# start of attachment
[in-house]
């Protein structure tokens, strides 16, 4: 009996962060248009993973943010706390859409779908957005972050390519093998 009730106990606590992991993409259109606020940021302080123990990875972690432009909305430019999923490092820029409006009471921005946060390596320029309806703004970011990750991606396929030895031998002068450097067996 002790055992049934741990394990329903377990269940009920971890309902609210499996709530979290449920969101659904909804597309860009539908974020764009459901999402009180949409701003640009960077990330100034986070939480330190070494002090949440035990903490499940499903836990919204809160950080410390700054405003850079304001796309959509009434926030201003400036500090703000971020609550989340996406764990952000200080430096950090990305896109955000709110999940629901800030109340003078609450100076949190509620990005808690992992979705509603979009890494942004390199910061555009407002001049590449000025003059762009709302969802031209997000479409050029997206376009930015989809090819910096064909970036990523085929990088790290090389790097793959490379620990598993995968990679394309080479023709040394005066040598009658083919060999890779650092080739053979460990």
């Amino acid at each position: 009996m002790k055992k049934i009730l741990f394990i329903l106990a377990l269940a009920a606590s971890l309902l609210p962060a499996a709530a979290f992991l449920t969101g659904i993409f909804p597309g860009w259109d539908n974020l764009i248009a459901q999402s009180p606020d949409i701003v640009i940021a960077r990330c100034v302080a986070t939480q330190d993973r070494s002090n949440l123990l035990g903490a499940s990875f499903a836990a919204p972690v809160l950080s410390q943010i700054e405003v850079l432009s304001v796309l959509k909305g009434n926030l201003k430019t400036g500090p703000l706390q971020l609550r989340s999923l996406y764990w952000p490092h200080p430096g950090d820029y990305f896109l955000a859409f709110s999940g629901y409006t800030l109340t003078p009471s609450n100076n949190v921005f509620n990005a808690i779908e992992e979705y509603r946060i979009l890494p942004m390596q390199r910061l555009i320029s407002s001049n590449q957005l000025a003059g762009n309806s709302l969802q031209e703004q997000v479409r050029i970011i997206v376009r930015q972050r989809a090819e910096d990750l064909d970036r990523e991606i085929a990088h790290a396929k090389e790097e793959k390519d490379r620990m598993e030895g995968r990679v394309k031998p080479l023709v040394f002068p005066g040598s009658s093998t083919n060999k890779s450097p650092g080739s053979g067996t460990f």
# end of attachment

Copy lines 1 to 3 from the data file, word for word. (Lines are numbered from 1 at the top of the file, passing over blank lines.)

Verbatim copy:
[in-house]
């Protein structure tokens, strides 16, 4: 009996962060248009993973943010706390859409779908957005972050390519093998 009730106990606590992991993409259109606020940021302080123990990875972690432009909305430019999923490092820029409006009471921005946060390596320029309806703004970011990750991606396929030895031998002068450097067996 002790055992049934741990394990329903377990269940009920971890309902609210499996709530979290449920969101659904909804597309860009539908974020764009459901999402009180949409701003640009960077990330100034986070939480330190070494002090949440035990903490499940499903836990919204809160950080410390700054405003850079304001796309959509009434926030201003400036500090703000971020609550989340996406764990952000200080430096950090990305896109955000709110999940629901800030109340003078609450100076949190509620990005808690992992979705509603979009890494942004390199910061555009407002001049590449000025003059762009709302969802031209997000479409050029997206376009930015989809090819910096064909970036990523085929990088790290090389790097793959490379620990598993995968990679394309080479023709040394005066040598009658083919060999890779650092080739053979460990």
């Amino acid at each position: 009996m002790k055992k049934i009730l741990f394990i329903l106990a377990l269940a009920a606590s971890l309902l609210p962060a499996a709530a979290f992991l449920t969101g659904i993409f909804p597309g860009w259109d539908n974020l764009i248009a459901q999402s009180p606020d949409i701003v640009i940021a960077r990330c100034v302080a986070t939480q330190d993973r070494s002090n949440l123990l035990g903490a499940s990875f499903a836990a919204p972690v809160l950080s410390q943010i700054e405003v850079l432009s304001v796309l959509k909305g009434n926030l201003k430019t400036g500090p703000l706390q971020l609550r989340s999923l996406y764990w952000p490092h200080p430096g950090d820029y990305f896109l955000a859409f709110s999940g629901y409006t800030l109340t003078p009471s609450n100076n949190v921005f509620n990005a808690i779908e992992e979705y509603r946060i979009l890494p942004m390596q390199r910061l555009i320029s407002s001049n590449q957005l000025a003059g762009n309806s709302l969802q031209e703004q997000v479409r050029i970011i997206v376009r930015q972050r989809a090819e910096d990750l064909d970036r990523e991606i085929a990088h790290a396929k090389e790097e793959k390519d490379r620990m598993e030895g995968r990679v394309k031998p080479l023709v040394f002068p005066g040598s009658s093998t083919n060999k890779s450097p650092g080739s053979g067996t460990f």